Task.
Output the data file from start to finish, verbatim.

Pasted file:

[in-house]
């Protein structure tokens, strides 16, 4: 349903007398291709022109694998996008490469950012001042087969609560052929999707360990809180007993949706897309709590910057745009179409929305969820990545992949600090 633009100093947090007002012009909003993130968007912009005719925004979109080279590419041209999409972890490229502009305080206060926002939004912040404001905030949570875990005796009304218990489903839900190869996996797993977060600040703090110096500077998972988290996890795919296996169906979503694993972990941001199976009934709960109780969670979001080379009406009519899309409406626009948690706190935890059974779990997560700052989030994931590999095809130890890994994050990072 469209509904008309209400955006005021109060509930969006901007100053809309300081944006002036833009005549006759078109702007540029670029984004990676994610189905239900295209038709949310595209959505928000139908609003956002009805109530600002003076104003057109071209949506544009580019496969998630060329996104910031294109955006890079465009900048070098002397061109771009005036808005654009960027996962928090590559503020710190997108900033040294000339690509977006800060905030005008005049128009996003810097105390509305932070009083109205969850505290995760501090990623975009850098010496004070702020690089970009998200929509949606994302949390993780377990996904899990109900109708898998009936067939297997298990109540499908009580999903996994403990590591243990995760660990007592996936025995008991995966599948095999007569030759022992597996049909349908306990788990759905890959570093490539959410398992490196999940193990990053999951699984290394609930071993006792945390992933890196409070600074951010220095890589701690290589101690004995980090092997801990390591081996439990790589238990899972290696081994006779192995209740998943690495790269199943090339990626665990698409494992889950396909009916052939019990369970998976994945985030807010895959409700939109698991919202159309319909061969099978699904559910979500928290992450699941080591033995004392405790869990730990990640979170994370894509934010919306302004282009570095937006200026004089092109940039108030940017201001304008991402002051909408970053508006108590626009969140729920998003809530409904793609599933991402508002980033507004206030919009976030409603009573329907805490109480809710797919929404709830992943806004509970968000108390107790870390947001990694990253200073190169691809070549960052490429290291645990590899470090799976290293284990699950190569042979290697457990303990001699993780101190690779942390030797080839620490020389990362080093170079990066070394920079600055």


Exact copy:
[in-house]
């Protein structure tokens, strides 16, 4: 349903007398291709022109694998996008490469950012001042087969609560052929999707360990809180007993949706897309709590910057745009179409929305969820990545992949600090 633009100093947090007002012009909003993130968007912009005719925004979109080279590419041209999409972890490229502009305080206060926002939004912040404001905030949570875990005796009304218990489903839900190869996996797993977060600040703090110096500077998972988290996890795919296996169906979503694993972990941001199976009934709960109780969670979001080379009406009519899309409406626009948690706190935890059974779990997560700052989030994931590999095809130890890994994050990072 469209509904008309209400955006005021109060509930969006901007100053809309300081944006002036833009005549006759078109702007540029670029984004990676994610189905239900295209038709949310595209959505928000139908609003956002009805109530600002003076104003057109071209949506544009580019496969998630060329996104910031294109955006890079465009900048070098002397061109771009005036808005654009960027996962928090590559503020710190997108900033040294000339690509977006800060905030005008005049128009996003810097105390509305932070009083109205969850505290995760501090990623975009850098010496004070702020690089970009998200929509949606994302949390993780377990996904899990109900109708898998009936067939297997298990109540499908009580999903996994403990590591243990995760660990007592996936025995008991995966599948095999007569030759022992597996049909349908306990788990759905890959570093490539959410398992490196999940193990990053999951699984290394609930071993006792945390992933890196409070600074951010220095890589701690290589101690004995980090092997801990390591081996439990790589238990899972290696081994006779192995209740998943690495790269199943090339990626665990698409494992889950396909009916052939019990369970998976994945985030807010895959409700939109698991919202159309319909061969099978699904559910979500928290992450699941080591033995004392405790869990730990990640979170994370894509934010919306302004282009570095937006200026004089092109940039108030940017201001304008991402002051909408970053508006108590626009969140729920998003809530409904793609599933991402508002980033507004206030919009976030409603009573329907805490109480809710797919929404709830992943806004509970968000108390107790870390947001990694990253200073190169691809070549960052490429290291645990590899470090799976290293284990699950190569042979290697457990303990001699993780101190690779942390030797080839620490020389990362080093170079990066070394920079600055």